Morning Call: pick of the papers

The ten must-read comment pieces from this morning's papers.

1. Cameron is trashing his own party, and it’s not a pretty sight (Daily Telegraph)

Gay marriage is an admirable cause, but if Conservative membership keeps falling at this rate, we will soon enter a new political era, says Peter Oborne.

2. Stafford Hospital, NHS managers, and why money rather than reform sometimes really is the answer (Independent)

A confused, simplistic and narrow debate about the true meaning of NHS reform has been exposed by the appalling neglect of patients in this exceptional case, writes Steve Richards.

3. The five questions Carney must answer (Financial Times)

The next BoE governor must live up to his rock star billing, says Chris Giles.

4. 'No more Mid Staffs' sounds so simple. It will be anything but (Guardian)

The parties were unified but we know that reform in the NHS, though massively necessary, has defeated many politicians, writes Martin Kettle.

5. It isn't those who oppose gay marriage who are the bigots - it is the liberals who demonise them (Daily Mail)

It marks a watershed in modern Britain when the leader of the party to which instinctively conservative people might be expected to look champions social revolution, says Stephen Glover.

6. Why the Tories need a meritocrat's manifesto (Guardian)

Fairness has traditionally been seen as a Labour preserve. But we can find a better way to reach the aspirational underdog, says Dominic Raab.

7. Confused of Westminster seeks a big idea (Times) (£)

Fractious Tories fight their leader and each other, while docile Labour is devoid of a plan, writes David Aaronovitch. The old politics is dying.

8. Turkey and the Kurds: progress on the horizon (Guardian)

If a Kurdish spring happens, the rewards for both sides are significant – not just the end of a conflict that has claimed 40,000 lives, says a Guardian editorial. 

9. Leveson and the Lords (Daily Telegraph)

The Defamation Bill is being used as a backdoor means of introducing state regulation of the press, says a Telegraph leader.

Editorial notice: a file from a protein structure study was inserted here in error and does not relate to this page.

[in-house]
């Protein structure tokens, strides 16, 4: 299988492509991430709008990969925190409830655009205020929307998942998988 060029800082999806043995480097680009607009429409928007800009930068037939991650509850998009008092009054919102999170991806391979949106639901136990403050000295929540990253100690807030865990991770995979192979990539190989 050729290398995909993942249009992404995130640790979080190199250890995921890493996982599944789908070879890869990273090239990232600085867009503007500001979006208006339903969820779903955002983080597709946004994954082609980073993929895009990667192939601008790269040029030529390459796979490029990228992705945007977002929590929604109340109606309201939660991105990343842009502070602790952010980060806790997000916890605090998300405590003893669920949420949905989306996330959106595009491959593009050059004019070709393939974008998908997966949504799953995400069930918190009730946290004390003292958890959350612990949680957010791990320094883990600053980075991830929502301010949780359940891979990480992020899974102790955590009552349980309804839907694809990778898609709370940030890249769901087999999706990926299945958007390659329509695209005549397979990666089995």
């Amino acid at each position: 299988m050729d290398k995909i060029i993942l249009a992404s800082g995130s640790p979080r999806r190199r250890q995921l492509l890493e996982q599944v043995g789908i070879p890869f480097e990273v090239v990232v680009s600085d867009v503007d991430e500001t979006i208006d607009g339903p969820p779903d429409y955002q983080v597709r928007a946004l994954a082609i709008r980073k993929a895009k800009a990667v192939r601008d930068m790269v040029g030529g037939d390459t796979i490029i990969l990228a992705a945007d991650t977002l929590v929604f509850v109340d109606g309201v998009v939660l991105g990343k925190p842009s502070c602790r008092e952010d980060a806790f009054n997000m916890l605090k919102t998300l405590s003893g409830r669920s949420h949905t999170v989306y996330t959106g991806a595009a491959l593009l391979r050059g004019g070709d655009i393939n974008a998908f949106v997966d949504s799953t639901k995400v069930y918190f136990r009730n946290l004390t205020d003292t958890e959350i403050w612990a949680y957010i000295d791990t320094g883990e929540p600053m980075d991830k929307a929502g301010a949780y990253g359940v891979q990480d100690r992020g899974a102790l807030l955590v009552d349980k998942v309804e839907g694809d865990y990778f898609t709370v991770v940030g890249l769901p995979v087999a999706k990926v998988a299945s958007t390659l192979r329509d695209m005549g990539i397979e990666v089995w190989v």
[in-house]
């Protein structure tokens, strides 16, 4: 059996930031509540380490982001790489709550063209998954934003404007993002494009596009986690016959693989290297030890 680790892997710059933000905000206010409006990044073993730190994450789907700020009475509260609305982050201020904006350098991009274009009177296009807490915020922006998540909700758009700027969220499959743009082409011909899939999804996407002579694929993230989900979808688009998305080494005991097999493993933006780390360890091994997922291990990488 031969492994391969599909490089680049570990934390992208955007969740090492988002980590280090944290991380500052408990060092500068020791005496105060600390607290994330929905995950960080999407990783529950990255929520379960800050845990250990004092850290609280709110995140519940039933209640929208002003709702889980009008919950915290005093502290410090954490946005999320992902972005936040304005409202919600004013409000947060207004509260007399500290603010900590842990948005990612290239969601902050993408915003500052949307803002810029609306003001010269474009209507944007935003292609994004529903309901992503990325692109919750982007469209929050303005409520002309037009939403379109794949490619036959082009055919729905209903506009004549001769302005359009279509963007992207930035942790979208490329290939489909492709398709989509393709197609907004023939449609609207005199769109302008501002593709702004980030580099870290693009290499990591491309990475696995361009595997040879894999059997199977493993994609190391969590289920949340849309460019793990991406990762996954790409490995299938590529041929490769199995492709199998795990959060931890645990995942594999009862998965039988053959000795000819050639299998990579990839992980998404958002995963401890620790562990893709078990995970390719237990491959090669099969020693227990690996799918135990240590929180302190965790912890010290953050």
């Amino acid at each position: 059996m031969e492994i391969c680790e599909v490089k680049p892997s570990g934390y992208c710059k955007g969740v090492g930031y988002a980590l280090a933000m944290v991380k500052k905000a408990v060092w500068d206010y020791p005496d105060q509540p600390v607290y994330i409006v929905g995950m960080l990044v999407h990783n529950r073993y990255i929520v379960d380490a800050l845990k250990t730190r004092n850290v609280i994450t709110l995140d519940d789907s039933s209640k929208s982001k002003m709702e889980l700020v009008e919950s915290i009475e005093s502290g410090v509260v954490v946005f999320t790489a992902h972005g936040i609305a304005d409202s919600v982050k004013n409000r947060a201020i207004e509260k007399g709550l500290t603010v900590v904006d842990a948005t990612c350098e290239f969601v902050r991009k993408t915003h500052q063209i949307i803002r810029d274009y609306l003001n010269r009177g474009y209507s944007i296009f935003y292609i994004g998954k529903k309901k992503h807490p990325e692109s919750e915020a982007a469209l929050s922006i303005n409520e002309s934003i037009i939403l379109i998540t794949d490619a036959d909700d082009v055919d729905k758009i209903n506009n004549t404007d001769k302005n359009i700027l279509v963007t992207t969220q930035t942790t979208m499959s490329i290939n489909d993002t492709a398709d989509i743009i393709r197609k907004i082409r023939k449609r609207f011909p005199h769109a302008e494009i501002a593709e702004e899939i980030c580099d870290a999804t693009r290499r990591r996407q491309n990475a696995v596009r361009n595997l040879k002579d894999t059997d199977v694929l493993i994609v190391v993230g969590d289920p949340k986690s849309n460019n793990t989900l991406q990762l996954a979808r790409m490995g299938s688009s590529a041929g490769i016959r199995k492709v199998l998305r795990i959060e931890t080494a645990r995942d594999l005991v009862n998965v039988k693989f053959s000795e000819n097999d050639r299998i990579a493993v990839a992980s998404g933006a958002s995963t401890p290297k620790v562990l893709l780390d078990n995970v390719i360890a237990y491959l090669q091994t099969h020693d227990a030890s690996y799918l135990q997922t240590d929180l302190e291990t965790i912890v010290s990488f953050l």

10. Rating agencies must beware of the law (Financial Times)

Free speech is no defence if standards are lowered to please issuers and gain revenues, writes John Gapper.

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The section on climate change has already disappeared from the White House website

As soon as Trump was president, the page on climate change started showing an error message.

Melting sea ice, sad photographs of polar bears, scientists' warnings on the Guardian homepage. . . these days, it's hard to avoid the question of climate change. This mole's anxiety levels are rising faster than the sea (and that, unfortunately, is saying something).

But there is one place you can go for a bit of respite: the White House website.

Now that Donald Trump is president of the United States, we can all scroll through the online home of the highest office in the land without any niggling worries about that troublesome old man-made existential threat. That's because the minute that Trump finished his inauguration speech, the White House website's page about climate change went offline.

Here's what the page looked like on January 1st:

And here's what it looks like now that Donald Trump is president:

The perfect summary of Trump's attitude to global warming.

Now, the only references to climate on the website is Trump's promise to repeal "burdensome regulations on our energy industry", such as, er. . . the Climate Action Plan.

This mole tries to avoid dramatics, but really: are we all doomed?

I'm a mole, innit.